What is a master key?

If you own or manage any property with a lot of doors and a lot of personnel, then you know how important it is to manage who has access to what door. Having a master system is a great and cost effective system for this. Basically the idea is the main person in charge (the master), has a key that works everything and then there are separate keys for certain doors that only work those specific doors. One example is an apartment building on a master system, the landlord has a master that opens every door in the building. The tenants all have their own individual keys. This can also be done with kitchens or office buildings, basically anywhere you want some people to have access to some doors and not others, while giving you access with one key. That’s a mouthful! This can even get more complex with master/submaster systems which for example; a building owner rents several floors to different businesses, he has a master that opens every door on every floor, and each business manager has a sub master that opens every door on their floor. Each employee has a key to their office only. To make a master, we simply take two keys and add filler pins or master pins to even out the differences between sizes.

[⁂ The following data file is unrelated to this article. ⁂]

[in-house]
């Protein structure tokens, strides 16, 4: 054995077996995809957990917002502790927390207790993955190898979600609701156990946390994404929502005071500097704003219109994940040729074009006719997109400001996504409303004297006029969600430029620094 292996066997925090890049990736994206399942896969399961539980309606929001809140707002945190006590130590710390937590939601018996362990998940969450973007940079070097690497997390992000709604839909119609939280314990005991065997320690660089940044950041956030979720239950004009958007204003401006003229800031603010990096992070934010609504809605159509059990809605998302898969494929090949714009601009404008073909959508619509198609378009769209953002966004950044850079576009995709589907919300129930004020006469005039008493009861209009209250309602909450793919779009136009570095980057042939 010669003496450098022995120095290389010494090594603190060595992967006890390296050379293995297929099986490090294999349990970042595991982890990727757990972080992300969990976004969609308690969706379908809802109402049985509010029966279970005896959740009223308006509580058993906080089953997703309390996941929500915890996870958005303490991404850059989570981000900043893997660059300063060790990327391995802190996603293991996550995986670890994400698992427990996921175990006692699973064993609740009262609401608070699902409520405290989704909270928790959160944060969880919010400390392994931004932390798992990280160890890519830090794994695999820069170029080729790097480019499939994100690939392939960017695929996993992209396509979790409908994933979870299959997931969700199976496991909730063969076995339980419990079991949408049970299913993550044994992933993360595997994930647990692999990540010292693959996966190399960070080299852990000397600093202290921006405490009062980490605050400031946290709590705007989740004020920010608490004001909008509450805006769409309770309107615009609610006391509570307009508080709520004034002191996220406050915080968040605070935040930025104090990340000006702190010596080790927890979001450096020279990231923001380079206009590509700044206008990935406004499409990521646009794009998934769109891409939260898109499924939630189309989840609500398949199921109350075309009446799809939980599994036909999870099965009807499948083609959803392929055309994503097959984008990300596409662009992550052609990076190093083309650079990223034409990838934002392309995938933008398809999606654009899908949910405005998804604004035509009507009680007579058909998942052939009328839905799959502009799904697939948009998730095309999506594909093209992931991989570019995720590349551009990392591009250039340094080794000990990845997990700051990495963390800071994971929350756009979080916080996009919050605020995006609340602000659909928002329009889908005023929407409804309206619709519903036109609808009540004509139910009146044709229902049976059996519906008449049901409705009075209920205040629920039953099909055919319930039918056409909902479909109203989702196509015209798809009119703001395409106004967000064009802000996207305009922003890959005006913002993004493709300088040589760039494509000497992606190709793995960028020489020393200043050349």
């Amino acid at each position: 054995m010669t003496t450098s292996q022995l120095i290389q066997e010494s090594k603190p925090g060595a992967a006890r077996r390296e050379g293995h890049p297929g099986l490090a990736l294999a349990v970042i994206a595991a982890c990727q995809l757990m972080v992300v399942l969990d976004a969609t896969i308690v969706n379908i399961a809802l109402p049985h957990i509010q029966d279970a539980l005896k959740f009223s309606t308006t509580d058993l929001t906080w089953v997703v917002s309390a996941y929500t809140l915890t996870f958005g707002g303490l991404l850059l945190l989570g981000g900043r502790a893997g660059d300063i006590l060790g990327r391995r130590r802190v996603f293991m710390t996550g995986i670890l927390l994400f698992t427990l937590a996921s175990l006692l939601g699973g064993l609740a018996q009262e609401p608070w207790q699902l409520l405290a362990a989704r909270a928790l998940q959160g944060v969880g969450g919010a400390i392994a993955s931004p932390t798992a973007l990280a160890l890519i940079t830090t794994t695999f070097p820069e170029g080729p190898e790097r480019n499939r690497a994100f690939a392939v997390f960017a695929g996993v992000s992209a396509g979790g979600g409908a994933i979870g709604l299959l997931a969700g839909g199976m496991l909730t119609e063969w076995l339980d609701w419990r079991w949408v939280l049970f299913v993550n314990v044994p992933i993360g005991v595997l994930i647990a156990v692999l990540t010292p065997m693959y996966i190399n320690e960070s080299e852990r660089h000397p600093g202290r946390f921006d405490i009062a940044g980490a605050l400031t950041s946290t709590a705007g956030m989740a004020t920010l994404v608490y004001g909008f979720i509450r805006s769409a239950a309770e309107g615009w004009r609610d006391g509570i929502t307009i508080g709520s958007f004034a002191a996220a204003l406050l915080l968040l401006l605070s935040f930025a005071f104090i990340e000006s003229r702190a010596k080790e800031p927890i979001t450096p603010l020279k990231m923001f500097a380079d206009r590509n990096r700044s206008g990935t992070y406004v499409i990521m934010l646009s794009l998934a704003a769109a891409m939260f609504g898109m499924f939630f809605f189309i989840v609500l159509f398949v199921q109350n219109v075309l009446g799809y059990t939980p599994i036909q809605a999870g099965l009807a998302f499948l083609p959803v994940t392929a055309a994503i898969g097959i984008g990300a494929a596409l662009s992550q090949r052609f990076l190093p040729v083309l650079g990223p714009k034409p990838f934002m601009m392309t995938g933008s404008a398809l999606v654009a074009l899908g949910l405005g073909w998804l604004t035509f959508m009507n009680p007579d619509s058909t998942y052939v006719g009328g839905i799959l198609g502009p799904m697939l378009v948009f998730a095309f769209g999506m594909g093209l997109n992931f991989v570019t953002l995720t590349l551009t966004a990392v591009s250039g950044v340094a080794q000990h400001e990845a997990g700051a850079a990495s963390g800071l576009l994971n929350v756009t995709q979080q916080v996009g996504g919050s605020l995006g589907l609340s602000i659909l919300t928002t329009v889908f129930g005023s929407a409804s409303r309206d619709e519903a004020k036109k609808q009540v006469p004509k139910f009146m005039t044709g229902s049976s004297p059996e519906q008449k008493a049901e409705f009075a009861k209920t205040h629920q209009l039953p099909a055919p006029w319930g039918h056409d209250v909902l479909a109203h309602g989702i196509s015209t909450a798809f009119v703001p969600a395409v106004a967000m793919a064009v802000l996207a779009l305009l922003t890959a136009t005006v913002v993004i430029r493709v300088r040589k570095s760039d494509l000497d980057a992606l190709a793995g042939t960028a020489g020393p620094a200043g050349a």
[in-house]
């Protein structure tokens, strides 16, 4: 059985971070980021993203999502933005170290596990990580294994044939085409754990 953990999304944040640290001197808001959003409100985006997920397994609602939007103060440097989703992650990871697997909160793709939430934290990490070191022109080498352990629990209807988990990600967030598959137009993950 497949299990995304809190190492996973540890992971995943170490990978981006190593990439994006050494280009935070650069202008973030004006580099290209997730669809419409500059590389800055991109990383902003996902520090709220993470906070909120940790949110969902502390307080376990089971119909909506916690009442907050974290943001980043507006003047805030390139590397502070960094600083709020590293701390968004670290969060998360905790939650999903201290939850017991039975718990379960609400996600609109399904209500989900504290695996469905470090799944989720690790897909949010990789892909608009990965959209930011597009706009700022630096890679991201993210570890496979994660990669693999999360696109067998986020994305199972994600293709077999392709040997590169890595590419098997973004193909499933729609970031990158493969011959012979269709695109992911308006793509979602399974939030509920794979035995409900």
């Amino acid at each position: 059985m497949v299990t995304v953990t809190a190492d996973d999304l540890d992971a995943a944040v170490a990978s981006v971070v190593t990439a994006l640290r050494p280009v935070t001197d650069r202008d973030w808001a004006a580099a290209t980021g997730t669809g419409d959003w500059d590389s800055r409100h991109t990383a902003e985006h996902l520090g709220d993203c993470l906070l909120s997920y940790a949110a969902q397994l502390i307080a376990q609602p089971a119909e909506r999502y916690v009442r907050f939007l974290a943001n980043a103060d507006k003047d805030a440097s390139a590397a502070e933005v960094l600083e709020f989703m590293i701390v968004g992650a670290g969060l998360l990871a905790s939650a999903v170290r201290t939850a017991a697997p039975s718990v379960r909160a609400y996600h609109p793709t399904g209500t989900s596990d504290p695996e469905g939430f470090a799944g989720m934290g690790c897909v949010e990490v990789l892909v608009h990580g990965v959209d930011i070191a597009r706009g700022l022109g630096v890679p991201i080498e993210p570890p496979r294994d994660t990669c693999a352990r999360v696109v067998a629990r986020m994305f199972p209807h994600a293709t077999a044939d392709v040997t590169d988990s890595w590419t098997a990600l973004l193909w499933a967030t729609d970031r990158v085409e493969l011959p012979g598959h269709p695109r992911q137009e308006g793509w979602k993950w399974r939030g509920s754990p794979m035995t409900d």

The bigger the master system, the more important it is to have a well set up system this prevents some keys from inadvertently working the wrong doors. Also having a pinning chart which lays out the cuts for each door will prevent this from occurring. One tip I always recommend for people who want to initiate a master system is to start over with new keys. In all reality every door is being changed, trying to retain the same keys your tenants or employees had before sounds like it simplifies things, but it really only complicates it as some keys may be too close to another, causing them to inadvertently work on other doors or they may be poorly cut and not master well. It’s just better to start fresh. One last tip is if you start fresh, request a cut list. This will help you prevent having more than one unit on the same key.